When FTV:20 was announced, preorders were in the ~$150-250 range. That was typical for a new FTV. Hype was high, as this FTV had five extra cards compared to previous years, as well as an air of excitement surrounding it, as players were eager to see what the 20th anniversary of Magic would bring. We hadn’t seen much marking this year as a celebration, so players were hoping FTV:20 would be something special.

I don’t recall at which event Jace was spoiled, but I seem to remember he was among the first three cards. Imagine the excitement at the time – three cards into twenty, and Jace is in there?! Preorders skyrocketed to $450. Who cares what else is in the other 17 cards? They can’t all be bad, and Jace! Don’t you understand? JACE! JAAAAACE! JAAAAAASGghghhhhhhh Fyndhorn Elves

Then the other 17 cards trickled in, and whoops, turns out they’re all boring. Which other cards were people supposed to get excited about? Kessig Wolf Run, a $2 land that was just in Standard? Or perhaps Char, which approximately zero people have cast in 2013? The third printing of Cruel Ultimatum not doing it for you? Well, check out Dark Ritual! Sure, it’s had roughly 80 printings, was foil twice, and this is terrible art, but DARK RITUAL! Guys? Where are you all going?

FTV:20 preorders hit $450 on a swirling mixture of hype, expectations, and the thrill of the unknown. Once the veil was parted, all of that dissipated and we were left with Jace and 19 other cards that were mostly entirely unexciting. By the time FTV:20 finally hit shelves, it was maybe $150. Today, sealed copies can be had for ~$125 on eBay, and Jace:20 is about $90, $10 less than WWK Jace.

What’s going to happen with Jace in the long term? Well, probably not a lot. His peak came and went this past summer. The amount of play he is seeing hasn’t increased at all, he’s absolutely not getting unbanned in Modern, and a slew of new copies were added to the market for anyone that really wanted them. Pack foils will stay absurd as a collector’s item, but that’s about it.


What Standard playsets should I pick up now?

I can’t tell you every Standard card you should own today, but I can give you a few pointers.


Master of Waves

Our new Merfolk overlord has proven he’s here to stay. Variants of blue devotion continue to put up strong results week after week in Standard, he’s revitalized merfolk in Modern, and I’ve even seen him pop up in Legacy. Despite all of this, he’s snuck down to ~$12, and I spy a few retail copies for under $10. I would not hesitate to trade for this guy, and don’t be afraid to pick up more than just a playset. His floor can’t be much lower than $7 or $8, and his ceiling is in the ballpark of $20-$25.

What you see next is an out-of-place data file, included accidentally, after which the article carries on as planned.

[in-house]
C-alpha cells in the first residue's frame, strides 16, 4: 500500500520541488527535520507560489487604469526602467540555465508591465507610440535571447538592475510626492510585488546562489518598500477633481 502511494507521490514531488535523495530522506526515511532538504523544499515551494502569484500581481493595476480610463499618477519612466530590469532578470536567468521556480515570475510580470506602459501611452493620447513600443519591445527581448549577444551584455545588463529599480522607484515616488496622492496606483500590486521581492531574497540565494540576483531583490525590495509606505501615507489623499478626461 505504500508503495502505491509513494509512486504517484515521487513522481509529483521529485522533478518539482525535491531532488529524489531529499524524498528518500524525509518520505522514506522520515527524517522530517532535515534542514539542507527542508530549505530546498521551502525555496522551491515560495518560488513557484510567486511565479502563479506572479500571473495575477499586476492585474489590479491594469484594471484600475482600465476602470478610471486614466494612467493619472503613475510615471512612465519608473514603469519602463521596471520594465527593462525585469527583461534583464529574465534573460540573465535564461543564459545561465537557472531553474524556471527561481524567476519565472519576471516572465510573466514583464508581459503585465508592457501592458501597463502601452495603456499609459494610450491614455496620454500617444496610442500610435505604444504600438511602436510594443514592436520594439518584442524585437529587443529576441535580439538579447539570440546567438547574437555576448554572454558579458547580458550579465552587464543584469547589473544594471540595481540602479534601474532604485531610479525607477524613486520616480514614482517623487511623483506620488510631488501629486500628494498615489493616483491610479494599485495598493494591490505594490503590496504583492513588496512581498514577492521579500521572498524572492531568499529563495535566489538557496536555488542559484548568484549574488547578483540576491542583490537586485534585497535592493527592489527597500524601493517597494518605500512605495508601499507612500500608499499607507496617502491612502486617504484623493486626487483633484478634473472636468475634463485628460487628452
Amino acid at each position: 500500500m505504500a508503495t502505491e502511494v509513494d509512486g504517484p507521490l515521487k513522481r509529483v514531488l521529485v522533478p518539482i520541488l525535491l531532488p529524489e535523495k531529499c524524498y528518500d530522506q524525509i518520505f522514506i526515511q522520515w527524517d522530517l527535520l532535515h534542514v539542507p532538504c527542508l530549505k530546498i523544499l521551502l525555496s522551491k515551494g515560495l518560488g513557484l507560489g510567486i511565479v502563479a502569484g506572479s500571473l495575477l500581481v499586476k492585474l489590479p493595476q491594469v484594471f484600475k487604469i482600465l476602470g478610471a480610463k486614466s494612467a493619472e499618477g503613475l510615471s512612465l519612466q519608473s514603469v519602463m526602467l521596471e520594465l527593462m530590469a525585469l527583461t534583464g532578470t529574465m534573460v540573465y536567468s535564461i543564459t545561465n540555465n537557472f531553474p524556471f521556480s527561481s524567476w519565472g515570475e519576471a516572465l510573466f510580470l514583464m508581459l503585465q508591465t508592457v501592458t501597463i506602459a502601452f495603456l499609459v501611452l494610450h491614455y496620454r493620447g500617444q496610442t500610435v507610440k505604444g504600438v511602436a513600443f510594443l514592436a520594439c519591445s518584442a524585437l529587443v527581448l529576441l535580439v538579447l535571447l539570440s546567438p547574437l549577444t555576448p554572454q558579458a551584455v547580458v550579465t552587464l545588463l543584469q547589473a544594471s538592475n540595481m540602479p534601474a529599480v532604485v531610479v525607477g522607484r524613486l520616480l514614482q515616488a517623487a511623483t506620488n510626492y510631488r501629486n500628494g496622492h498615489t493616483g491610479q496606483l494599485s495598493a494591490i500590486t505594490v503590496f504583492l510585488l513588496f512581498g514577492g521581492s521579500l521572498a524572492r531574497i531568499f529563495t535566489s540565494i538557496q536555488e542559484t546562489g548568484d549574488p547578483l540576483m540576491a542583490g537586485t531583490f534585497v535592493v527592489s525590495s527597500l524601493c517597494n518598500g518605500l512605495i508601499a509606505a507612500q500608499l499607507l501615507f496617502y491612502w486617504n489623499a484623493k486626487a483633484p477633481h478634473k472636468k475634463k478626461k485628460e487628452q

Chandra, Pyromaster

Chandra, Pyromaster

Immediately after release Chandra burned all the heretics at the stake, but since then has been relatively quiet. Devotion decks and various forms of control have taken the spotlight, leaving Chandra without much to do. She’s now around $20-25, nearly half of what she once was.

I’m optimistic about Chandra’s future. Keep in mind that she’s got two red symbols in her mana cost, which is good for Nykthos fans. That middle ability also plays well with Nykthos, as generating big mana is a lot easier than it used to be. We certainly haven’t seen the last of her.

Pick up a playset, but don’t go much deeper than that. While $20 is close to her floor, breaking $30 again will be very tough. She’s also as close to a guaranteed reprint in M15 as a card could be at this stage (along with Garruk), so you don’t want to end up too deep when the inevitable price drop comes. Pick up your four ahead of PTQ season, but remember that any you keep past March will become a liability.


Nykthos, Shrine to Nyx

Nykthos, Shrine to Nyx

Have you figured out this land is legit as hell yet? Because it is. It is legit as hell. Wizards has been telling us for years that they want us to play on the board, not on the stack, and Nykthos pays you hard for doing such. There are plenty of adorable combos floating around out there that haven’t broken into the mainstream yet either, meaning there is a lot of untapped (heh) potential in the card. Just this week MTGO personality Bing Luke (@prolepsis9) linked an event with Nykthos in Modern doing dirty business with Genesis Wave, which I can absolutely get behind. MTGPrice is showing the card around $10, and there are a few purchasable copies out there for under $9. Any that you can pick up in trade under $10 should be golden. Nykthos feels like a $15-$20 card to me.